Looking Back on Good Times with Coach Block

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photo courtesy of Mike Mackey

Mr. Leigh Block has been with us at Walker for a whopping 17 years. He has graced us with his presence as an english teacher, coach, and Athletic Director. This year has been bittersweet for all, as Coach Block will be moving away next year to pursue his coaching dream in Texas. Although he will be greatly missed, we are wishing the best for his next journey. Before we say goodbye, we wanted to take some time to reflect on and appreciate the time Coach Block has spent with us at Walker. To do this, a brief Q&A was organised, where Coach Block would give us some insight on what his experience has been like at Walker. Here’s what he had to say:

Q: How would you describe your experience at Walker during your 17 years working here?

A: “I’d say it’s been above all, fulfilling, and I think the other thing I’d say is I’m appreciative of the opportunities I’ve had to do a lot of different things.”

Coach Block has taken on multiple significant roles at Walker, including teaching AP literature, AP language, creating his own senior elective, coaching varsity boys basketball, varsity girls basketball, being an assistant coach for varsity girls basketball, being an assistant Athletic Director, and being the Athletic Director. It’s safe to say Coach Block is very well-rounded.

Q: What are some of your favourite memories as a basketball coach and english teacher?

A: “We went to the elite eight a long time ago and played Dwight Howard, who’s an NBA player. We lost to them in overtime, so we were that close to the final four, but that was really exciting. We played for three straight region championships early in my career. Really had no business being there, but three straight runner-ups is pretty good. Also helping the girls get to only their second playoff appearance in school history was pretty cool.”

As an english teacher, Coach Block says, ” I think what I love about Walker as a teacher is I’ve had total freedom in my classes to teach whatever I books wanted to teach. In the big picture, my favourite memory of being an english teacher is the latitude of freedom to do what I thought was best for the students I was teaching.”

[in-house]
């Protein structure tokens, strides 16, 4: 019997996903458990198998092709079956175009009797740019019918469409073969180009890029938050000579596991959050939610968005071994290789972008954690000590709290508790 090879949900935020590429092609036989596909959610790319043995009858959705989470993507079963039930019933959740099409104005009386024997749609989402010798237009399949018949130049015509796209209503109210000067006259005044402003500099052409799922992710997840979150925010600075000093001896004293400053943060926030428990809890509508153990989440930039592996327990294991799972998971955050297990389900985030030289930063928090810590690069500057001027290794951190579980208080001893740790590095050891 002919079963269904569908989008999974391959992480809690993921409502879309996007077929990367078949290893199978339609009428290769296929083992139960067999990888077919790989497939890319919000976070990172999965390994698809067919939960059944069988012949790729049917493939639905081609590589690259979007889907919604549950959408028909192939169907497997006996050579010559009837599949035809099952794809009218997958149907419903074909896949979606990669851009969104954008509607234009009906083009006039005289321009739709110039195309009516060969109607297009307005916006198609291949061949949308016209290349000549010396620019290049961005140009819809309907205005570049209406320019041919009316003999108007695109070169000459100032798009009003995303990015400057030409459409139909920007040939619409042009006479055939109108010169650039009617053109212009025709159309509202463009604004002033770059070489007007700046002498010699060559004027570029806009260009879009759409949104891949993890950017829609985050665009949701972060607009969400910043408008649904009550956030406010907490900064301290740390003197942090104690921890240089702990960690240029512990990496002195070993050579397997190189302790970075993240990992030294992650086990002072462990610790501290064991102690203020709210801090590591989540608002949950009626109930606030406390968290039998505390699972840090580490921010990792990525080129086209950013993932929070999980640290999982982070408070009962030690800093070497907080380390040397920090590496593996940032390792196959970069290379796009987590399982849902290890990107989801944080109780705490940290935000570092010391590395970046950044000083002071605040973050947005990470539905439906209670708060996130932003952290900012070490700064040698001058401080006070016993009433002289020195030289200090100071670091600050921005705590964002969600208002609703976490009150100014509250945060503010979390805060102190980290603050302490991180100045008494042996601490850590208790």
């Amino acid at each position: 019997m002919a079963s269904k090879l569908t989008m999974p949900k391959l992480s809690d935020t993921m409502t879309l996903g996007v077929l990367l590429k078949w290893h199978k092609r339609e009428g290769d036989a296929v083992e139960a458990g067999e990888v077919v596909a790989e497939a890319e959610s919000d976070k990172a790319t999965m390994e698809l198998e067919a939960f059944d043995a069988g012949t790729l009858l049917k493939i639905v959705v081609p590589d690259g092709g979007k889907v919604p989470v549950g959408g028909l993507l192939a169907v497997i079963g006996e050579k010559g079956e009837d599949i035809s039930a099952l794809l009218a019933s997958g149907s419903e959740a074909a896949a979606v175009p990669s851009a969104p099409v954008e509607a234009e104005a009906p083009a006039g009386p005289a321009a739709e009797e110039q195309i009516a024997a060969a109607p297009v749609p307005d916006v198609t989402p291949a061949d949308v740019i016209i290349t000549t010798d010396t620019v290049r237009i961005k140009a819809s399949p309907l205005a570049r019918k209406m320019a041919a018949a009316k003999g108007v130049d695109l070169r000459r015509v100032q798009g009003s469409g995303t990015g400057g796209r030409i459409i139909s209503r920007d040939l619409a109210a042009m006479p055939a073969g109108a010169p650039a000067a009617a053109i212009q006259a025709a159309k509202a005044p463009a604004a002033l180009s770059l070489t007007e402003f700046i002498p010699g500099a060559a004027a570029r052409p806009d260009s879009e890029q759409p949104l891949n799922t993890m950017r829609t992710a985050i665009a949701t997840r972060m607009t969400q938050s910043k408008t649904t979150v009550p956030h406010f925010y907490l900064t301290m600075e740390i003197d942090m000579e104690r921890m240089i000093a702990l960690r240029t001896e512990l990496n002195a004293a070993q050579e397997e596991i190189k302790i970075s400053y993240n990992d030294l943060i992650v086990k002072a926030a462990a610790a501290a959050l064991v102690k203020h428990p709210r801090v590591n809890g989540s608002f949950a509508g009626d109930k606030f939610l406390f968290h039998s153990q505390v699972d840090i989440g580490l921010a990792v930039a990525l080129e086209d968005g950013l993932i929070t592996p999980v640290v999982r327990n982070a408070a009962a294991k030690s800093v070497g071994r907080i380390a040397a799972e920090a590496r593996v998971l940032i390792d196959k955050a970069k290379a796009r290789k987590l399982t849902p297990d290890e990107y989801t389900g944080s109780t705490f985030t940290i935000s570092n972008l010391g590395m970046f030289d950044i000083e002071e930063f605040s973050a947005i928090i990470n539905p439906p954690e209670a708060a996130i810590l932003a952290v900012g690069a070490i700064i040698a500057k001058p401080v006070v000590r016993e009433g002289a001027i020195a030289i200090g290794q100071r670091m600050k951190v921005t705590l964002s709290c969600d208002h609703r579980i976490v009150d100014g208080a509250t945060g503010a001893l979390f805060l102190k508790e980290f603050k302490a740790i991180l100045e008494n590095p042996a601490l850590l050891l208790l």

Q: If you could leave us with one final piece of advice, what would it be?

A: “It is sad to be ready and not be called. It is tragic to be called and not be ready. Everything you do, always be prepared because you never know when your number is gonna be called. And a lot of the times, it’s not, but that’s ok.”

Q: What’s one thing you’ll never forget about walker?

A: “That’s easy. People. Within 17 years a lot of people are the same, like Mr. McCurdy, Mrs. Rogers, Mr. Mackey, there’s a bunch of people that were here 21 years ago when I got here, in the year 2000, and then every year there’s a whole new batch of teachers and coaches who are new. I’ve had 17 years of those rotations so to speak. I’ll tell you what, if you’re any place for a decent amount of time, and when you leave, the answer is not ‘the people,’ that’s a problem. So it’s definitely the people for me.”

Q: Who is the funniest person you’ve met at Walker?

A: “Barry Foy. By far.”

Q: What are 3 words you would use to describe your role at Walker?

A: “Complicated, busy, and challenging. The reason I’d say all those is because I’m doing all three; teaching, coaching, and administrative.”

Q: What’s the craziest thing you’ve seen at Walker?

A: “Probably the growth of the physical school itself. The Studio Theatre used to be the dining hall. Shortly before I came, the auditorium used to be the gym. That was the old Sprayberry gym until we built Coles Athletic Center. The preschool didn’t exist, Muthia, Dining hall, the gym, the library, none of that existed. Almost every space in this school has been reconfigured or renovated. As the school grows, and as your needs change, you have to adapt, and that’s one thing I thought Walker has done a really good job of.”

Q: If you could choose to coach a new sport, what would it be?

A: “Baseball. Baseball is a very stats-driven sport. You can’t be a baseball fan or appreciate the game without understanding the importance in the culture of stats, and so that, to me, is very appealing.”

Q: If you could choose to teach a different subject, what would it be?

A: “Math. Because of the stats, and the numbers, and the order, and the logic, and the tidiness. Those things to me are very appealing because the rest of my life is not tidy at all.”

Q: What is the hardest thing about being a teacher and/or coach?

A: “All of your teachers and coaches at the school, at least, desperately want to do well, and they want you to do well. So, because all of us take it so seriously (whatever we’re associated with), we just invest so much and it’s a crazy amount of energy and time that we’re investing in that thing to give students and student-athletes a really good experience. The hardest thing is knowing that if you really really want to do this well, it’s exhausting. You literally have to give everything of yourself, but that’s the only way to do it well. It’s very difficult, but it’s totally worth it.”

Although it will be different without Coach Block, it is clear that whoever has the honour of meeting him next year is beyond fortunate, just as Walker was. Good luck Coach Block!

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